Author: Shernide Delva
As more and more states legalize marijuana, there has been a concern on how to monitor impaired driving. Now, police are testing a marijuana breathalyzer on drivers for the first time. The device is manufactured by Hounds Labs and CEO Mike Lynn who is an emergency room doctor in Oakland, California, and a reserve officer with the Alameda County Sheriff’s Office.
Lynn began pulling over drivers suspected of impaired driving during the initial field tests. However, the use of the breathalyzer was optional.
“Basically everyone agreed because they were curious,” Lynn told US News & World Report. “The objective was not to put people in jail but to educate them and use the device if they volunteered so we could get the data.”
All the drivers tested were not arrested, but they were required to find another ride home. The Hounds Labs breathalyzer can detect marijuana (smoked or ingested) as well as alcohol. Lynn says his breathalyzer can even measure the concentration of the drug. In the past, other technology could only detect THC.
“It’s not as if every breathalyzer will be replaced overnight [but] it will completely change the ability to recognize stoned drivers,” said Lynn last year, “[and] our technology also will prevent the wrongful arrest of people who have some THC in their system but are not impaired.”
Last year, Alameda County Sherriff Greg Ahern told US News that he is eager to use the new breathalyzer.
“Current methods for testing THC are not practical for the roadside,” Ahern said. “On top of that, results can take weeks and will only tell us if marijuana is in a person’s system. By measuring THC in breath, Hound Labs, Inc. will help us get impaired drivers off the road and also make sure that unimpaired individuals who happen to have some THC in their system aren’t wrongfully arrested.”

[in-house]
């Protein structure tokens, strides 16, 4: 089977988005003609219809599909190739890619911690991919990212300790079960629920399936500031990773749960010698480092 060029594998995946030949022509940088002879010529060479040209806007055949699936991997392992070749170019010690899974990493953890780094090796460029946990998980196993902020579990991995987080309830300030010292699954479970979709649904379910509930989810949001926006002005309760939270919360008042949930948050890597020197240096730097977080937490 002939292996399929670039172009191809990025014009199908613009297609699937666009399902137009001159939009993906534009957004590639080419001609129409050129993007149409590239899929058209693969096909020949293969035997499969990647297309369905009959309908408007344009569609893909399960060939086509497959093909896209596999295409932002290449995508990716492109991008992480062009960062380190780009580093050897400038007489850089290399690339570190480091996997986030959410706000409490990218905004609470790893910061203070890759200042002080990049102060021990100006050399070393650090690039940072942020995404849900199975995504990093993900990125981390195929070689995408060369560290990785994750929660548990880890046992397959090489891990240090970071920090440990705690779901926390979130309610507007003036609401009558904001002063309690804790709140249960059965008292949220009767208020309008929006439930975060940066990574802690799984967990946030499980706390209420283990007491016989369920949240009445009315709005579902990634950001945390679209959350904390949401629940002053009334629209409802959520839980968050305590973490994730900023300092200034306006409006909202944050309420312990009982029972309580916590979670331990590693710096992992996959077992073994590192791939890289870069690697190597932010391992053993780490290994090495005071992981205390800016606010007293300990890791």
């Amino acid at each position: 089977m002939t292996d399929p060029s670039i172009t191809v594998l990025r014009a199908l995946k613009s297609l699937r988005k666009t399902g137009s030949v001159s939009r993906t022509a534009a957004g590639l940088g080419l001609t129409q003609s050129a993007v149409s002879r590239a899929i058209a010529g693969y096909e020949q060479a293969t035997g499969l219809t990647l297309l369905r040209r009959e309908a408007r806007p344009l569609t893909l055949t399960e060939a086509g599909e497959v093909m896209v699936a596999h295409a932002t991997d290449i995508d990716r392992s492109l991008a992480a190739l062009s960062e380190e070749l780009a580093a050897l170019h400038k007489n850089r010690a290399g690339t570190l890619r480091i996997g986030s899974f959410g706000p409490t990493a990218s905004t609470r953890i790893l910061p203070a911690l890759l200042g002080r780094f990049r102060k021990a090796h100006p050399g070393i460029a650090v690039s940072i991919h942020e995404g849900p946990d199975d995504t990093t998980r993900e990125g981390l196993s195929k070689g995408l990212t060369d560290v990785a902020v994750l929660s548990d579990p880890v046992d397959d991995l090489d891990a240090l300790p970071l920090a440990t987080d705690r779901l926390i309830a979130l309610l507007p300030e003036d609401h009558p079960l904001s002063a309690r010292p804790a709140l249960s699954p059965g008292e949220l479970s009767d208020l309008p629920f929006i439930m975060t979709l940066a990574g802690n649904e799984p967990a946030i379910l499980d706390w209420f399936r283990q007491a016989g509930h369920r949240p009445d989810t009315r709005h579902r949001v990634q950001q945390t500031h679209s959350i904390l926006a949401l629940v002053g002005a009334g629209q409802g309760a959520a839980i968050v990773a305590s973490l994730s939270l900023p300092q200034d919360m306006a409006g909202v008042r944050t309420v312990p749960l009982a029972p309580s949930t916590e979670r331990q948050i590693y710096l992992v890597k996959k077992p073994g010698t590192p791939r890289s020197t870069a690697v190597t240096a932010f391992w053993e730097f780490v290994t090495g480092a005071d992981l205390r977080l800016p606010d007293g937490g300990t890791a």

Lynn hopes to have the breathalyzers distributed within the next six months. Hounds Labs is not the only one working on this new technology, though, however, it is the closest to market. Another company, Cannabix Technologies said in a July press release that they are working on a reduced size version of their product.
Other devices like Intelligent Fingerprinting detect traces of sweat from one’s fingertips. Their device is likely to come out next year, according to US News.
“We do have a significant stable of cities and counties that are interested in piloting and thus validating our product for roadside [driving under the influence of drugs] stops,” said Duffy Nabors, vice president of sales and marketing at Smartox, the company that distributes the fingerprint technology.
How does marijuana affect driving?
With all this new technology to test drivers, the next question is how much does marijuana impair drivers? The exact impact of marijuana on driving ability remains a controversial subject. However, while drunk driving is on the decline, driving after consuming marijuana has become more prevalent.
The next question is if there can be a threshold established for marijuana in the same way that alcohol’s threshold is .08. Several studies have been conducted to find out the level of THC that is needed to impair driving ability; however a threshold has yet to be established.
As for driving, marijuana can impair a person’s judgment, motor coordination, the ability to concentrate, and slows down a person’s reaction time. Therefore, using marijuana while driving does pose a significant risk and increases the chance of an accident occurring.
Overall, while more and more states are in the voting stages of marijuana reform, impaired driving remains a serious problem. Driving under the influence of any substance is a major no-no. Do not take this risk. If you are struggling with addiction, do not wait. Call today.